I just solved a networking problem on my Macs after hours of trying. For the benefit of others, I’ll describe here the problem and the solution.
Cable modem from ISP, network cable to a firewall, the private end of the firewall via network cable on to a switch. Pretty basic, I guess. No wireless base stations or anything. Just an iMac connected via network cable to the switch.
Share the iMac’s network cable connection through its Airport wireless capability. The client is a MacBook Pro. Basically, I just want to get Internet access on my laptop via the iMac. Sounds simple, but hey, it took me half a day and plenty of research to figure out.
Useful pieces of information gathered during this adventure
- Turning on Internet Connection Sharing (ICS) will start a DHCP server.
- Turning on ICS will create a full Airport network (not a computer-to-computer network).
- Turning on ICS will create a new network configuration for 10.0.2.1, which I understand is the same address as the Airport base stations use.
- On the iMac, set the Airport network to “Use DHCP with manual address” and set the IP to 10.0.2.1. Set the DNS servers to the ones recommended by your ISP. Apply.
- On the iMac, go to Sharing|Internet and choose AirPort Options. Enable WEP encryption (I chose 40-bit with a 5 character password). The default network name is your computer name. I added a postfix to the network name (“-ics”) so I can distinguish it from the computer-to-computer network. Apply.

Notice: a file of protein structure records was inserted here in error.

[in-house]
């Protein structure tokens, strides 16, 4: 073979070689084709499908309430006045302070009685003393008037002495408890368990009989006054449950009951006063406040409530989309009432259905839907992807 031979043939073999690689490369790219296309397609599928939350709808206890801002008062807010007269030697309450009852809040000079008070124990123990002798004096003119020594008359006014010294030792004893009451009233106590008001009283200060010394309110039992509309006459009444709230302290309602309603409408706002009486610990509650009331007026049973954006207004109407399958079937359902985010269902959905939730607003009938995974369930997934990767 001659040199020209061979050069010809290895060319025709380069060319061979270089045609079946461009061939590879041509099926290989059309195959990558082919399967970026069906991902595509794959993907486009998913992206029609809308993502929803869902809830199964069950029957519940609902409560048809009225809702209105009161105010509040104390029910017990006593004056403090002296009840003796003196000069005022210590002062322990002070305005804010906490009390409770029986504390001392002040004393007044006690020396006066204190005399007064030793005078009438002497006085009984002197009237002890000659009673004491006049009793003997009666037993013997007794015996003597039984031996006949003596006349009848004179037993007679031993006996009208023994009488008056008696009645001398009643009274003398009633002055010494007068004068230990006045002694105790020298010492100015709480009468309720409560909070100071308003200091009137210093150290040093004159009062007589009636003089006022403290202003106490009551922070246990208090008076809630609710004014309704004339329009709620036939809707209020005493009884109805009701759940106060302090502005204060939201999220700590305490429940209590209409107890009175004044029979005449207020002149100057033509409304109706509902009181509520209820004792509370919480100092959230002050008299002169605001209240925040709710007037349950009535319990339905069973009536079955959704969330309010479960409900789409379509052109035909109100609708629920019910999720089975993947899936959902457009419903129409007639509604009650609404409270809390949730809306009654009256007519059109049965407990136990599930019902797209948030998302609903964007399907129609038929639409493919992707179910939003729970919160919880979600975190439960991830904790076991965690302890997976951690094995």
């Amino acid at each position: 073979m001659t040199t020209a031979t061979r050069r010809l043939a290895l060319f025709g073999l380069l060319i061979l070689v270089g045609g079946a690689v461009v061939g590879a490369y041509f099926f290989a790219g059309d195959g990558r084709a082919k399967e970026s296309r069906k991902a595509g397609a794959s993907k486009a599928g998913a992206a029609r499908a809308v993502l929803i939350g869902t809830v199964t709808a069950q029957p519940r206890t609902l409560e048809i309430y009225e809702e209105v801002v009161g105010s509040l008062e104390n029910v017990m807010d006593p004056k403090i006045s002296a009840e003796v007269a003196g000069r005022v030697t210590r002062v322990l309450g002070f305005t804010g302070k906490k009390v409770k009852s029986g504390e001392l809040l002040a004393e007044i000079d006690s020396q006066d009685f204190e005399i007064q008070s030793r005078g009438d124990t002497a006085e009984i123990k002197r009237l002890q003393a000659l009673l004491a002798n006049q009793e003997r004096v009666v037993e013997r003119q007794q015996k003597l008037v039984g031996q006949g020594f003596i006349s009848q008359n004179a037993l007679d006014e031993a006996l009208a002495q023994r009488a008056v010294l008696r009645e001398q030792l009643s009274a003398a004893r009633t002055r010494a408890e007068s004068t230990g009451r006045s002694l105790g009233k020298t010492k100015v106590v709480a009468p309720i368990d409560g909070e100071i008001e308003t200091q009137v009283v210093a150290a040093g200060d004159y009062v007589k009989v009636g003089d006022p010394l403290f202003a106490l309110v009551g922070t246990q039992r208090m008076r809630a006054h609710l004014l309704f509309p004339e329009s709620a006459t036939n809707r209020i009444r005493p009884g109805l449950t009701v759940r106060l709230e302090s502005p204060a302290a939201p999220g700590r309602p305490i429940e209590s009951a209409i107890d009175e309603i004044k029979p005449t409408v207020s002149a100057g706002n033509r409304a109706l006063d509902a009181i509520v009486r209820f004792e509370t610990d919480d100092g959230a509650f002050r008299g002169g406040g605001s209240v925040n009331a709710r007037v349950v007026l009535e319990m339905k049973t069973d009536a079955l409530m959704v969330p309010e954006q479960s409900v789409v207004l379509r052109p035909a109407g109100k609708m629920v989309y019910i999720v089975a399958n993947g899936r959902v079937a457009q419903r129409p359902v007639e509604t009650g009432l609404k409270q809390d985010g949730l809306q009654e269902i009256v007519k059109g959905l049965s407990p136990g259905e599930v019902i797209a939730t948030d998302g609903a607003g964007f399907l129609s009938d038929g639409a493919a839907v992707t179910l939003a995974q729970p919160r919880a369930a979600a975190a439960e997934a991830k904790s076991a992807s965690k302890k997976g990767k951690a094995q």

- Now start sharing your Built-in Ethernet connection to computers using Airport. As I mentioned previously, this will create the new network and also start a DHCP server.
- On the MacBook, set the Airport network to “Use DHCP”. Leave all fields blank.
- On the MacBook, connect to the newly created network, which should be named “hostname-ics” if you followed my naming advice earlier. Watch the network configuration. Eventually it shows the IP 10.0.2.2.
That’s it. You should now have access to your other machines on your private network, but also to Internet.